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MIPS R4000 Microprocessor

Following the R3000 microprocessor, in 1992 the R4000 was the first microprocessor released by the reformed MIPS Technologies Inc. semiconductor design firm. Similar to Sun Microsystems, MIPS designs chips, but does not manufacture them. Instead, MIPS licensed or sub-contracted their R4000 line of wafers to custom semiconductor manufacturers including NEC, Toshiba, LSI Logic, and Integrated Device Technologies (IDT). Although not apparent from the numerical identification, the R4000 was preceded by the R6000 processor, which was released in 1991.

The R4000 central processing unit core was MIPS Technologies' first 64-bit, super-pipelined endeavor with reduced instruction set computing (RISC) specifications. The processor operated at 5 volts and squeezed 1.1 million transistors onto 213 square millimeters of silicon substrate using 1.0-micron photolithography techniques. A later, further-miniturized version supported 1.3 million transistors on a 165-square-millimeter die, featuring a 100 MHz clock speed and 8 Kbytes each of directly mapped input and data caches built with Harvard Architecture.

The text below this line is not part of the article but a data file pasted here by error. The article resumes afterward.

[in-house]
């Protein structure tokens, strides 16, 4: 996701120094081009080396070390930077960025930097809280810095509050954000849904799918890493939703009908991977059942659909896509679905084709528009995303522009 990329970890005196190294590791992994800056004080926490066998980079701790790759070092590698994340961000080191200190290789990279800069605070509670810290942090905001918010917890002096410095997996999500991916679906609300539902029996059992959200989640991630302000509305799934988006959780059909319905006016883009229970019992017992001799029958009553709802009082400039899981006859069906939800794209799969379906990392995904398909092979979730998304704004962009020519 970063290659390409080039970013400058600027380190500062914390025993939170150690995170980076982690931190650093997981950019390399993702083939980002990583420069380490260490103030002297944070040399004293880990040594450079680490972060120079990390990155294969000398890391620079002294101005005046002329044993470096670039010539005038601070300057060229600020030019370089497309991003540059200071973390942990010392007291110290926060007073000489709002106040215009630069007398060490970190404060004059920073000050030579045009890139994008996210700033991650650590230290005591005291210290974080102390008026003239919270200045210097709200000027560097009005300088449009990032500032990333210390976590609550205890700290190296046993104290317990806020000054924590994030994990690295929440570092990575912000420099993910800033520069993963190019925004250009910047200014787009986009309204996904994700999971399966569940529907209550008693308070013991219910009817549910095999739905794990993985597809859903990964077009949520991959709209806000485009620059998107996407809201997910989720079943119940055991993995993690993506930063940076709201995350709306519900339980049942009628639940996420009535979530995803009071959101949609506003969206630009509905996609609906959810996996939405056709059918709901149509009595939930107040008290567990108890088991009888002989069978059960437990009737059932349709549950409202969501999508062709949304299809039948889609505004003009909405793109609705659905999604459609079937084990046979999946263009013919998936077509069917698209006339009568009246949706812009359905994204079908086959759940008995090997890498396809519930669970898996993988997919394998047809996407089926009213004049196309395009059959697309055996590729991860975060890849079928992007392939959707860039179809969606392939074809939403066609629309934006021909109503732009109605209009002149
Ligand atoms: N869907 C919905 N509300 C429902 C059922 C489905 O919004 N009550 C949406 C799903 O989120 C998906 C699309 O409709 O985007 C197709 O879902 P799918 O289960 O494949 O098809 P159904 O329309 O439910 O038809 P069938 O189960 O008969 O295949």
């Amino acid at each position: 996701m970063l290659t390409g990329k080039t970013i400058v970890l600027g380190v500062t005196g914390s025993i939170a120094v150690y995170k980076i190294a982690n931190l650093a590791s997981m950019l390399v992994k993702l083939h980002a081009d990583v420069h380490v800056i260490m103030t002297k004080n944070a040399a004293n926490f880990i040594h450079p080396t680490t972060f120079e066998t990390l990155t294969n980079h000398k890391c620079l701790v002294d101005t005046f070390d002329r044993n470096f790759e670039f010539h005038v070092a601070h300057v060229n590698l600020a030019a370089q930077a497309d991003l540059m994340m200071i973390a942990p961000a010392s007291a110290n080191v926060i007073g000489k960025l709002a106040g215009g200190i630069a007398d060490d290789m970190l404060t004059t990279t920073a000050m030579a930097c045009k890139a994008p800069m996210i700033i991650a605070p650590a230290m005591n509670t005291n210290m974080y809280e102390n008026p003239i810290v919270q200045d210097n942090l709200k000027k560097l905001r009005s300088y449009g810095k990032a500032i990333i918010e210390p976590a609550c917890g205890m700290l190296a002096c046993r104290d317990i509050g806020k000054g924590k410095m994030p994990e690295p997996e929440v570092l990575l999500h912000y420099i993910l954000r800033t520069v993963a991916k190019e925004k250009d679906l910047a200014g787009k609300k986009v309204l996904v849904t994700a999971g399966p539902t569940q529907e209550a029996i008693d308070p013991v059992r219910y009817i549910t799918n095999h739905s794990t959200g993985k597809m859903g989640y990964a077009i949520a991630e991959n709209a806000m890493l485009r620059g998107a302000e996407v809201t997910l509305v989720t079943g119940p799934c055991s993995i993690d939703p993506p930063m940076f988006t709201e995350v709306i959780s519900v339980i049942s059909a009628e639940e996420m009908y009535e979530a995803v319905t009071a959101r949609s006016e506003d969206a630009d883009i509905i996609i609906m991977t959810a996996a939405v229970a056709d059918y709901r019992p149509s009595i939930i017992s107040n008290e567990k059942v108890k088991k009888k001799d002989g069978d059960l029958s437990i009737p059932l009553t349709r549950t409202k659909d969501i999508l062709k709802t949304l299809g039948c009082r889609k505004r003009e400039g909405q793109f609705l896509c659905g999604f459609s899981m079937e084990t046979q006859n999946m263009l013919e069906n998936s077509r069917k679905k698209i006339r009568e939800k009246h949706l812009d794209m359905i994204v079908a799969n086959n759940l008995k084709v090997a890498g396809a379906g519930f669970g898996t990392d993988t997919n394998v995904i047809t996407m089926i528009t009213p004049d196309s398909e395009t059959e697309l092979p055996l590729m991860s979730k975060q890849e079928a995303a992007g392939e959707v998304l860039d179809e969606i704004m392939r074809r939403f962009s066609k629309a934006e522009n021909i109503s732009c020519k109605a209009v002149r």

A higher performance version, the R4400, operated at a 200 MHz clock speed, and a low-power version, the R4200, dissipated 1.5 watts of power when fully operational, and 0.4 watts in the reduced power mode. Reincarnated as their MIPS32 4Kp embedded processor core, the design engineers were able to miniaturize the R4000 using a 0.25-micron process to achieve silicon die sizes as small as 3 square millimeters. The R4000 once powered now-defunct Zenith televisions with Internet access. They were also employed in Alteon Networks' Tigon ASIC Router and some older Silicon Graphics (SGI) graphics workstations.

Contributing Authors

Omar Alvarado, Thomas J. Fellers and Michael W. Davidson - National High Magnetic Field Laboratory, 1800 East Paul Dirac Dr., The Florida State University, Tallahassee, Florida, 32310.



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